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FIVE WAYS TO ACE YOUR FIRST PERFORMANCE APPRAISAL

FIVE WAYS TO ACE YOUR FIRST PERFORMANCE APPRAISAL

Have your first performance appraisal coming up? Here are five ways to ensure you get the most out of it

The need for achievement has been documented in several psychological theories as an integral part of human motivation and progress. In our day to day lives, much of this is manifested through our jobs and measured through our career milestones, be that a raise in pay, finally getting to manage a team or even just receiving recognition for a project you worked really hard on. But while each of us are doing the best we can, our version of best may differ from that of our manager.

That’s where performance appraisals come in. Also known as ‘annual review’, ‘performance review’ or ‘employee appraisal’, a performance appraisal is a critical way for managers and organisations to evaluate an employee’s skills, achievements and growth (or lack thereof). Many companies use performance appraisals as a platform to offer employees feedback on their work, justify pay increases and bonuses, or even make termination decisions. For employees, it’s an opportunity to gauge where you stand with your manager and ensure you are meeting expectations. It’s also a great way for you to showcase your performance and career goals, which can help you chart out your career progression at an organisation.

One of the most important things you can do to ensure a fruitful first appraisal is to actively prepare for it. This will help you be ready to answer any tough questions, demonstrate your efforts to improve and most importantly, give your manager a broader picture of your achievements and growth. After all, a good appraisal is more than just a pat on the back: it’s your path to a raise or promotion.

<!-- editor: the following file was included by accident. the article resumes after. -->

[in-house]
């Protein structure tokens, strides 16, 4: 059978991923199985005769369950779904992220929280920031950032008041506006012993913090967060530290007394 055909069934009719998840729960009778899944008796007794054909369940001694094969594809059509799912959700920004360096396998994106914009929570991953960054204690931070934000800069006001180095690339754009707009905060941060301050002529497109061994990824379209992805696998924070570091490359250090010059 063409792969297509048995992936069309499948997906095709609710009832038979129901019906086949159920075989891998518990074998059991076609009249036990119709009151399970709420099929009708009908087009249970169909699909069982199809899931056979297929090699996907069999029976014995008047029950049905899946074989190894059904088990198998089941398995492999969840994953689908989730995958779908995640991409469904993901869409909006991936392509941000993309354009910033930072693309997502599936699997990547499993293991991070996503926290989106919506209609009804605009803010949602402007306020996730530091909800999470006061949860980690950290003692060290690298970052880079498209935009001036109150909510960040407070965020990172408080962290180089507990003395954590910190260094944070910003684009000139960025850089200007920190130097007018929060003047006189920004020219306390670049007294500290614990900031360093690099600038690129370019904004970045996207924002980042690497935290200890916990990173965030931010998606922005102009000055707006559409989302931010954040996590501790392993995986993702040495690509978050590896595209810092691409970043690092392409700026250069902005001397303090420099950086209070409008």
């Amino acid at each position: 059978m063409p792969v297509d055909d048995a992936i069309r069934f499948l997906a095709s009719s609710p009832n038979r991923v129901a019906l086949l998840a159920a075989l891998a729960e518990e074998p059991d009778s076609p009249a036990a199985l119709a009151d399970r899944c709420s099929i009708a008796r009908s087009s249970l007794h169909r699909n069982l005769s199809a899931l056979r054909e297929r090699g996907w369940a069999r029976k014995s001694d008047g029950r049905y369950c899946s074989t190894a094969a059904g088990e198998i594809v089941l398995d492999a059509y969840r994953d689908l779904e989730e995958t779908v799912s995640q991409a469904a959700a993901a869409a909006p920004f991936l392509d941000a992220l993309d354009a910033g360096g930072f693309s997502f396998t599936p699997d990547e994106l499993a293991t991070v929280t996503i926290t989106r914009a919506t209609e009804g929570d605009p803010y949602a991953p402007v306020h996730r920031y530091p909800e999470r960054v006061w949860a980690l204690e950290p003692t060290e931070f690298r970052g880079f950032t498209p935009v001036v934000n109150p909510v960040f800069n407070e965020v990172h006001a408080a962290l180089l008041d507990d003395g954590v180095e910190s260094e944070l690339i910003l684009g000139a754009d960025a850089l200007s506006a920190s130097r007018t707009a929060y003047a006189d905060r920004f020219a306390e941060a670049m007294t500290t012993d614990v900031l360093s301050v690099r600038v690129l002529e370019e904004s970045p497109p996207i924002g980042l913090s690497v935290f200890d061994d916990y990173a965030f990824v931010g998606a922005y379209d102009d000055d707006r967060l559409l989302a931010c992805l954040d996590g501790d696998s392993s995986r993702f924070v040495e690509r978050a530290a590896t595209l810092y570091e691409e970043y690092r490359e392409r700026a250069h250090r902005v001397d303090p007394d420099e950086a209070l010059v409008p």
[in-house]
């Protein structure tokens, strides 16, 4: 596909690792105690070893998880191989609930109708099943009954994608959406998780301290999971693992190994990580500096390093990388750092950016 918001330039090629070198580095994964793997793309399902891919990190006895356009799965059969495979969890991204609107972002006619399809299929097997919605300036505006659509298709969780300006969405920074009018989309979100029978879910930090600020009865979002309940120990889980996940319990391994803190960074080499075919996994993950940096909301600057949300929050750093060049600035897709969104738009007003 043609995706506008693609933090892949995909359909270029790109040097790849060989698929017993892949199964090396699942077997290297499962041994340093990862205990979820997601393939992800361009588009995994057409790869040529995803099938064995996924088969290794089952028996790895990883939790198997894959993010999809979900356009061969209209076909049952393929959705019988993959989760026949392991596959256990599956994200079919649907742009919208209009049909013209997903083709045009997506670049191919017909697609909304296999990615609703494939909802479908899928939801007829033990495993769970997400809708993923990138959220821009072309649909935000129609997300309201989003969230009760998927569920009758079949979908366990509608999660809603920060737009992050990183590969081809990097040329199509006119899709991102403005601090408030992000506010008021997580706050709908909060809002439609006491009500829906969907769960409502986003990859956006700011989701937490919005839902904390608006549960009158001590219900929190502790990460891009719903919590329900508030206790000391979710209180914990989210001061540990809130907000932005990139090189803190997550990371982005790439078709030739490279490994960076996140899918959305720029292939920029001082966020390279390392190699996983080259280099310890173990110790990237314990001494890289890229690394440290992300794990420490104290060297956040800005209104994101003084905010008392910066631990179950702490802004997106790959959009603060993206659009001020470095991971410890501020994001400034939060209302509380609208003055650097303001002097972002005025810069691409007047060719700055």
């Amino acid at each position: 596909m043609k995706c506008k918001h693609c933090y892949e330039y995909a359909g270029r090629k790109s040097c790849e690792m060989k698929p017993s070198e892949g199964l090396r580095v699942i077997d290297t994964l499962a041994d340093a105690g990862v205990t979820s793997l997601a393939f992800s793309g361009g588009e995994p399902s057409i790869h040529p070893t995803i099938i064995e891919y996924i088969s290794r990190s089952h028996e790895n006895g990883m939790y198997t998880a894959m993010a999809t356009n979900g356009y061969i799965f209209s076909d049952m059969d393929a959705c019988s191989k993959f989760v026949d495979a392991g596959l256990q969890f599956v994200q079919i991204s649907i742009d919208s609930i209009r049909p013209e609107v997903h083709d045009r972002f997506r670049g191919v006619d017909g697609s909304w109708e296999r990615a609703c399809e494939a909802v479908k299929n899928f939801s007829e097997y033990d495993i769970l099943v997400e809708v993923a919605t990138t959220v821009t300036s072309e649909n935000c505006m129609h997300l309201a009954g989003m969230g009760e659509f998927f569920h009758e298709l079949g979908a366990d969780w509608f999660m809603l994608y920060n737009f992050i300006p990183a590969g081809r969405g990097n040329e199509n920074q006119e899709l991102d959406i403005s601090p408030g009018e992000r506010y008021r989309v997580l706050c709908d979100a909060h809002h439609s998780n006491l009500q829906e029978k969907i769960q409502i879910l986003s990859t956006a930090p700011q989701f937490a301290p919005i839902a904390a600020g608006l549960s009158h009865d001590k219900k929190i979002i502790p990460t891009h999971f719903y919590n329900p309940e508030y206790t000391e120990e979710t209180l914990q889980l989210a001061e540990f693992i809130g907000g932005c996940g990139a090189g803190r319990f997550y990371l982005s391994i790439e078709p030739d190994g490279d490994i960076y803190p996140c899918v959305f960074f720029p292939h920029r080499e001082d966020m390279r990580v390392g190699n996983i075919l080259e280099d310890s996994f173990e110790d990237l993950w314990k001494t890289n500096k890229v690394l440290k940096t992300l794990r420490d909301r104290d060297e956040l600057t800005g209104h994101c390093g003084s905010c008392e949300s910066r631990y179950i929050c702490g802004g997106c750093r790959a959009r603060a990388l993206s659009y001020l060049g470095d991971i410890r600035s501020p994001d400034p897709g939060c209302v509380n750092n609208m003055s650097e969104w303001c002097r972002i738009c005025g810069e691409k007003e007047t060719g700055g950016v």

Here are five tips to help you best prepare for your first performance appraisal:

  1. Get into a growth mindset: It is not uncommon for employees to take appraisals personally and leave the room feeling deflated or undervalued. This is why it is important to recognise that appraisals are not intended to be a time where you are criticised as an employee. Instead, look at it as a chance to hear the kind of honest feedback that is required for you to keep improving as a professional. Both in your preparation and on the actual day, go into your performance review with an open mind and with the intention to take any feedback received for what it is – a way to continuously better yourself and grow.
  2. Map out your goals: After you are done looking into what you have achieved so far, its time to look into what you want to achieve going forward. Putting down your long-term and short-term goals is a great way for you to ensure you are advancing in your career by setting goals and pursuing them. Short-term goals help create measuring points for yourself and your manager; while long-term goals help you envision your future at an organisation, which will help your manager get to know you better and maybe help you get there one day.
  3. Gather evidence: When presenting your achievements, or even when reasoning out your challenges, be prepared with documentation as proof wherever possible. This will help you avoid sounding vague in your responses and gives your manager something specific and tangible to lay your claim against. This could be an impressive presentation you made, a process that you improved, a new technology you mastered, another employee you trained or mentored, or a challenging conflict or situation that you helped overcome. Whatever the achievement is, be prepared to go into detail – even if you’re not asked.
  4. Self-evaluate: Take some time to evaluate your own challenges and achievements since your first day on the job. What areas are you excelling and what areas do you think you still need to improve? Are there any areas you would like to ask your manager for help with, or perhaps any learnings you would like to share? When doing this, consider not only the quantifiable aspects of your job but also qualitative ones such as your communication skills, teamwork and problem solving.
  5. Get familiar with the process: Whether this is your first appraisal ever, or just your first one at a new company, make sure you are aware of all the processes and timelines involved far in advance. Appraisals commonly involve assessment sections that can be time consuming to complete, so make sure you have all your paperwork ready and ample time to fill these out to the best of your abilities. While you would definitely want your first appraisal to make an impression on your manager, being late on submitting is not the way you’d want to do it!